The Fairness Doctrine

There’s been a lot of bemusement on the left side of the blogosphere in the last few days about the right side’s obsession with railing against the fairness doctrine, even though there’s no real support for it anywhere on the left. This tells us, I think, that the left still largely¬†doesn’t understand the way the conservative movement blends its messaging and its organizing. Take Atrios:

I know there are some on the left who support it. I don’t for various reasons. But Obama doesn’t support it. There’s no serious movement in Congress to reinstate it. It isn’t part of the current list of priorities of the Vast Left Conspiracy. But wingnuts will obsess, because they’re very silly people. Actually, some obsess about it because they’re very stupid people. And some obsess about it because they think it’s political useful to do so even though they know it’s bullshit.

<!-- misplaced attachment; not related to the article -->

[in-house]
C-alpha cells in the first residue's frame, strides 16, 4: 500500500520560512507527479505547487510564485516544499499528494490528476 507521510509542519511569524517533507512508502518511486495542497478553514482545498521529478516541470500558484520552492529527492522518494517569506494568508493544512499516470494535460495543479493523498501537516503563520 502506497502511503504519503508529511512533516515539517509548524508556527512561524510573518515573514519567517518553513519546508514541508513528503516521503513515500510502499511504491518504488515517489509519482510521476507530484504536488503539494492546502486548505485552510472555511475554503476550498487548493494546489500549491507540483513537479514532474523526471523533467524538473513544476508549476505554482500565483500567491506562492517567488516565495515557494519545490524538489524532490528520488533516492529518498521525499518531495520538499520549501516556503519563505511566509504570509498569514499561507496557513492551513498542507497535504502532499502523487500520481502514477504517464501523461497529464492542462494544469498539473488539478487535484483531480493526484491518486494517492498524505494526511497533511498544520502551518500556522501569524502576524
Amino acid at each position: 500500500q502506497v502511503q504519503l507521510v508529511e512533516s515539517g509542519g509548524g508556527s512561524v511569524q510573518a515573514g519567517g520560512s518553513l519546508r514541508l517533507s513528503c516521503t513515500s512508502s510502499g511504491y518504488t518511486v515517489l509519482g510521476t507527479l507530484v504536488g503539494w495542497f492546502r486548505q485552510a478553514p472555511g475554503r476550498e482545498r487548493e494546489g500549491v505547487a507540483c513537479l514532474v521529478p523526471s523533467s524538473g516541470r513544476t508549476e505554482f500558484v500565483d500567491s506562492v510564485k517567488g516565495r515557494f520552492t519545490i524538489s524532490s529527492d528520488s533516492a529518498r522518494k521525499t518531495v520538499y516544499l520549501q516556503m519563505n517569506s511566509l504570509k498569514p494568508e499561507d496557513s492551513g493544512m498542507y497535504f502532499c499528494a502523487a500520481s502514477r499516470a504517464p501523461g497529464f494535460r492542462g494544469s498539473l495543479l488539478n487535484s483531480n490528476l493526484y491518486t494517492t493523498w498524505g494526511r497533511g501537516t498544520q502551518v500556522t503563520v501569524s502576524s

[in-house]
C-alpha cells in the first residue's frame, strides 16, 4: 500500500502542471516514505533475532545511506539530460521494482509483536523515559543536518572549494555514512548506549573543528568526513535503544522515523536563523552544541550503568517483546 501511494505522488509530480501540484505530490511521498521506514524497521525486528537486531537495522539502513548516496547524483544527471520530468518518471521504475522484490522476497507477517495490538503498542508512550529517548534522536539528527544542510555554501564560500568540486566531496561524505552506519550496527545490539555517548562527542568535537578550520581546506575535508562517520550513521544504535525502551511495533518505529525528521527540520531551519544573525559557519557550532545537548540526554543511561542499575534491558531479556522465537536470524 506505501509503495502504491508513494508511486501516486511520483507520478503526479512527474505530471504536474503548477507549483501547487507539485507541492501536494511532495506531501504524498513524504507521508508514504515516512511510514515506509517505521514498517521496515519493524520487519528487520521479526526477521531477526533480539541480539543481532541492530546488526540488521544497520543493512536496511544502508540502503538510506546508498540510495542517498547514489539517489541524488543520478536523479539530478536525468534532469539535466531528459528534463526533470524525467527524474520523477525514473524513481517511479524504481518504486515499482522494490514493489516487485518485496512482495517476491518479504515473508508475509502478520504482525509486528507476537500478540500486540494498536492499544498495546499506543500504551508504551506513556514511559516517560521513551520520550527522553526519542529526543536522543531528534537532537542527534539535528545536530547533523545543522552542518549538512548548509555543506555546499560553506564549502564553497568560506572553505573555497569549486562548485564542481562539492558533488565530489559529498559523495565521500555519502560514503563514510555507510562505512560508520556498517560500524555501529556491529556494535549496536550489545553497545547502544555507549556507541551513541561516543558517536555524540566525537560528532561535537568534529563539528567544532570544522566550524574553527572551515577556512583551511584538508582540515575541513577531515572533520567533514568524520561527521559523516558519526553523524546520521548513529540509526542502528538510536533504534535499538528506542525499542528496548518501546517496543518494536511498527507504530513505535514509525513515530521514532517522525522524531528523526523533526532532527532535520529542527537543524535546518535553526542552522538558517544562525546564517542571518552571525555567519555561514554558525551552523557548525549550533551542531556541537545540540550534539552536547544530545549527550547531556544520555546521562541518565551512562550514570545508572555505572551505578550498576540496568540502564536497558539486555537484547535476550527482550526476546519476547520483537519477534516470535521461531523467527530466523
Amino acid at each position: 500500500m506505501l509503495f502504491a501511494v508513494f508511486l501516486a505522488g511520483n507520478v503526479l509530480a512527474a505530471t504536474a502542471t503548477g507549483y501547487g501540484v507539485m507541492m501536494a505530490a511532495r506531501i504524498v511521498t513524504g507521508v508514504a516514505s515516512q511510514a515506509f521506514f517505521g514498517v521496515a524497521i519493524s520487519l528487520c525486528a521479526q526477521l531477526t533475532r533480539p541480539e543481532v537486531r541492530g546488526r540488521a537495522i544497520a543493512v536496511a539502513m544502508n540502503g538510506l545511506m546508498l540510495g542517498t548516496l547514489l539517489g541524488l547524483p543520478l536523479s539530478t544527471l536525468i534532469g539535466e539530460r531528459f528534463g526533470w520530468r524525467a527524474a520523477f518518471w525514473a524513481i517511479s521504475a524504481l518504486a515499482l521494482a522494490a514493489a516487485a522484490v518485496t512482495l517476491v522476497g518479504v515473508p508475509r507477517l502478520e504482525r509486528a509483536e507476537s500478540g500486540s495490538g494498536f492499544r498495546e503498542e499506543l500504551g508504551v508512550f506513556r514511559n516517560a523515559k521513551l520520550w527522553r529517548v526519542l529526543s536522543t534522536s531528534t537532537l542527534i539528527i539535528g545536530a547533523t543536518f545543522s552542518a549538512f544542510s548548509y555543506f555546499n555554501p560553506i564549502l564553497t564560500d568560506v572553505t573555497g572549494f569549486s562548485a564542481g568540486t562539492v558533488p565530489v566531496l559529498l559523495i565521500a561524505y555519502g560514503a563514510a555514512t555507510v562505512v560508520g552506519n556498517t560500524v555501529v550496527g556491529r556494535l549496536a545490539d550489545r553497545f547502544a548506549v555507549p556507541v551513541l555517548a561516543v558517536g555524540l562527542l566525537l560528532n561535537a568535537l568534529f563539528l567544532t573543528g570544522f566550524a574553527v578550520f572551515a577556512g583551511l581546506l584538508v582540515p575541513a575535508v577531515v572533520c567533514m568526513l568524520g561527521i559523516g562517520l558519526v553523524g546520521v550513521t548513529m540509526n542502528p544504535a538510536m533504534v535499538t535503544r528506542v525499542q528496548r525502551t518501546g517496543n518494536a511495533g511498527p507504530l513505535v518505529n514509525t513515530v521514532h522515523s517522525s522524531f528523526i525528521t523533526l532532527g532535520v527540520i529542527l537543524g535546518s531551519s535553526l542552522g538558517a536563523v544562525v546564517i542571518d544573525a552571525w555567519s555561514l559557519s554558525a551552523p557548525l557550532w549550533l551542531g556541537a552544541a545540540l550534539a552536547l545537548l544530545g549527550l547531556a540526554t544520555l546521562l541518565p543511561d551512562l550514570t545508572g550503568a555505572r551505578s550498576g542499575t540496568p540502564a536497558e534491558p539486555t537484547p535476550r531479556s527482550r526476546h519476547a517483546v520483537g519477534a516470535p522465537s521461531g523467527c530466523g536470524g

While this certainly could be true, it operates under two assumptions, first of all that the right would obsess over something they don’t like and isn’t going to happen more than something they don’t like but is going to be taken up by Democrats, and that there’s nothing political in that calculation. But what the obsession with the Fairness Doctrine really is is a structural ploy for the rank and file. It’s designed for the subset of people who like talk radio, and who get their “news” almost exclusively from radio and right-wing blogs. In other words, people who can be tricked into believing there actually is some sort of intention or support for reapplying the fairness doctrine, and can subsequently be scared into thinking Democrats are going to take their talk radio away from them. There’s not necessarily a lot of obvious utility to that, these are the sorts of people who vote for Duncan Hunter and Tom Tancredo after all, but it is good for raising money, and this is the point in the cycle where raising money is of ultimate importance, especially when you’re the minority party.